New York, US (PANA) - The Committee to Protect Journalists (CPJ) has asked President Yahya Jammeh of the Gambia to clarify his comments of 16 March which suggested that Chief Ebrima Manneh, a reporter for the Daily Observer in Banjul, the Gambian capital, may have died.
Manneh disappeared after witnesses saw him being arrested by state security agents in the offices of the Daily Observer on 7 July, 2007. The government has previously denied any knowledge of Manneh’s fate.
In a letter to Jammeh from its New York, US, base, the CPJ recalled that Jammeh had said at his meeting with representatives of Gambian media that was broadcast on state television, “Let me make it very clear that the government has nothing to do with the death of Chief Manneh or Deyda Hydara or the disappearances of so many people.
"You also suggested that Manneh might have disappeared after attempting to illegally migrate to Europe or the US.
"Your statement implies knowledge of Manneh’s fate that has not been conveyed to the journalist’s family or disclosed publicly."
In all previous public comments, administration officials have consistently denied any knowledge of Manneh’s detention, whereabouts, or legal status.
Those comments were made despite sightings of Manneh in government custody after his 2007 arrest.
Government denials were also issued in response to a June 2008 ruling by the Court of Justice of the Economic Community of West African States (ECOWAS), which found sufficient evidence to conclude that Gambian authorities had improperly detained Manneh.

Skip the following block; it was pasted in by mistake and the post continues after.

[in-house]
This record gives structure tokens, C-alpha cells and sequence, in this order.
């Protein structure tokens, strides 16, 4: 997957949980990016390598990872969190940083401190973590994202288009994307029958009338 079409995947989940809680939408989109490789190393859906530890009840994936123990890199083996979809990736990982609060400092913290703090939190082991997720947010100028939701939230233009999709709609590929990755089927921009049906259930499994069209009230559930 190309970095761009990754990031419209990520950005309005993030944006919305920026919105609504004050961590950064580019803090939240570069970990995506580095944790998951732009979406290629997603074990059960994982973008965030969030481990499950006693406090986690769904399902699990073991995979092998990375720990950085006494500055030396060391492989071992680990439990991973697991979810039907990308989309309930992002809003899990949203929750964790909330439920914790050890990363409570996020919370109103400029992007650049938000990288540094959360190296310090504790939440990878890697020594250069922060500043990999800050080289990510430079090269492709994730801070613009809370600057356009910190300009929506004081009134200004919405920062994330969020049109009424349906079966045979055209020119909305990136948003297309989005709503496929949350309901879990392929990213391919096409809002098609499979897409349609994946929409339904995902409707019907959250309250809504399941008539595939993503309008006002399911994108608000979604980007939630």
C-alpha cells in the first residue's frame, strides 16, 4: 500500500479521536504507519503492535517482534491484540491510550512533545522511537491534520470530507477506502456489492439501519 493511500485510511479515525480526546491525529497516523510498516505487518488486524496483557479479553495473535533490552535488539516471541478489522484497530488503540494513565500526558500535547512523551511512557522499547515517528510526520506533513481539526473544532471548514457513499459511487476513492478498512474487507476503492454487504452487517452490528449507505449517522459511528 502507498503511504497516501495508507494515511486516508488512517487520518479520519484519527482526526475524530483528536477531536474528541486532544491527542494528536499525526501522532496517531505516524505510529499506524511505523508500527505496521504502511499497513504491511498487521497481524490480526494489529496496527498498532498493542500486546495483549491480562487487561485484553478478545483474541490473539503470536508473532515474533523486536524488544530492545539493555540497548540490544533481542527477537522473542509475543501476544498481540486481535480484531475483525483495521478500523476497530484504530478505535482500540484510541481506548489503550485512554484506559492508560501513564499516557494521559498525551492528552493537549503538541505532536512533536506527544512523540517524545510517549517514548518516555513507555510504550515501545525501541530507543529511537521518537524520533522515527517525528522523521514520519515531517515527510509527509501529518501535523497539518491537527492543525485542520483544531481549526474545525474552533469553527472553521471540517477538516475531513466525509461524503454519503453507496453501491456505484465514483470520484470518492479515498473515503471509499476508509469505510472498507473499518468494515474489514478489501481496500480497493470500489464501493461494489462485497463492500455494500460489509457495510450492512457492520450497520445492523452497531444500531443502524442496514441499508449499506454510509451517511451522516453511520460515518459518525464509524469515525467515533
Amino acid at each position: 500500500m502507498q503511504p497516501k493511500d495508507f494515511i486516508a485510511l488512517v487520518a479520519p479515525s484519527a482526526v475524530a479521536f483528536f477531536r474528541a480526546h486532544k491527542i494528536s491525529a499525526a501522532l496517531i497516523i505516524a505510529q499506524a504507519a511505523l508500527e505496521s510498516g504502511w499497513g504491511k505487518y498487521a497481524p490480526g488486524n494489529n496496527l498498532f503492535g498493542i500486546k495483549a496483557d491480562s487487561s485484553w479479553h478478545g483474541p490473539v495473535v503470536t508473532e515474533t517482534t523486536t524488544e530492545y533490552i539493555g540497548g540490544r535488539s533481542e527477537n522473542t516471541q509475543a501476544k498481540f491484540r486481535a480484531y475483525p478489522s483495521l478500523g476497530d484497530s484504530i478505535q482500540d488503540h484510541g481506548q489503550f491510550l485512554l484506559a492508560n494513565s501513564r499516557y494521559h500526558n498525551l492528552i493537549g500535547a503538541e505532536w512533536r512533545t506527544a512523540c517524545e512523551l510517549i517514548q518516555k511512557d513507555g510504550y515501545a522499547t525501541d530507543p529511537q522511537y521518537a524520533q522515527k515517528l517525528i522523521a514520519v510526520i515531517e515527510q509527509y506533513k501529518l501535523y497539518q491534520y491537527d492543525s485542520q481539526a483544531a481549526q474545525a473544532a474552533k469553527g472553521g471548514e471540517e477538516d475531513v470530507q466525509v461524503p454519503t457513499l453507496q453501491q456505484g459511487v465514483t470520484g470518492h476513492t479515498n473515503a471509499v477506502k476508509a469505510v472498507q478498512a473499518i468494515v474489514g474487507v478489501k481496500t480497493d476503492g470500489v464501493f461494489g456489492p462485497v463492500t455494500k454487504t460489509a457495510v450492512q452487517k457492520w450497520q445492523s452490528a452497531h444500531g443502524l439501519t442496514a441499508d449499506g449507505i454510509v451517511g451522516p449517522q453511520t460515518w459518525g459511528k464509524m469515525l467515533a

The letter, signed by Joel Simon, the CPJ Executive Director, and dated 21 March, 2011, said: "In the interest of transparency and to relieve the anguish of Manneh's family, which deserves to know his fate, we call on you to fully disclose your knowledge of Manneh's fate and to order all appropriate investigations into his case.
"We look forward to your response," the letter added.
Copies of the letter were sent to Susan Wafa Ogoo, the Permanent Representative of The Gambia to the United Nations; Alieu Momodou Ngum, Ambassador of The Gambia to the United States; Roger Laloupo, Director of Legal Affairs of the ECOWAS Commission; Faith Pansy Tlakula, African Union Special Rapporteur on Freedom of Expression; US Senator Richard J. Durbin; the Media Foundation of West Africa; the International Federation of Journalists; Amnesty International and Freedom Now.
-0- PANA PR/VAO 22March2011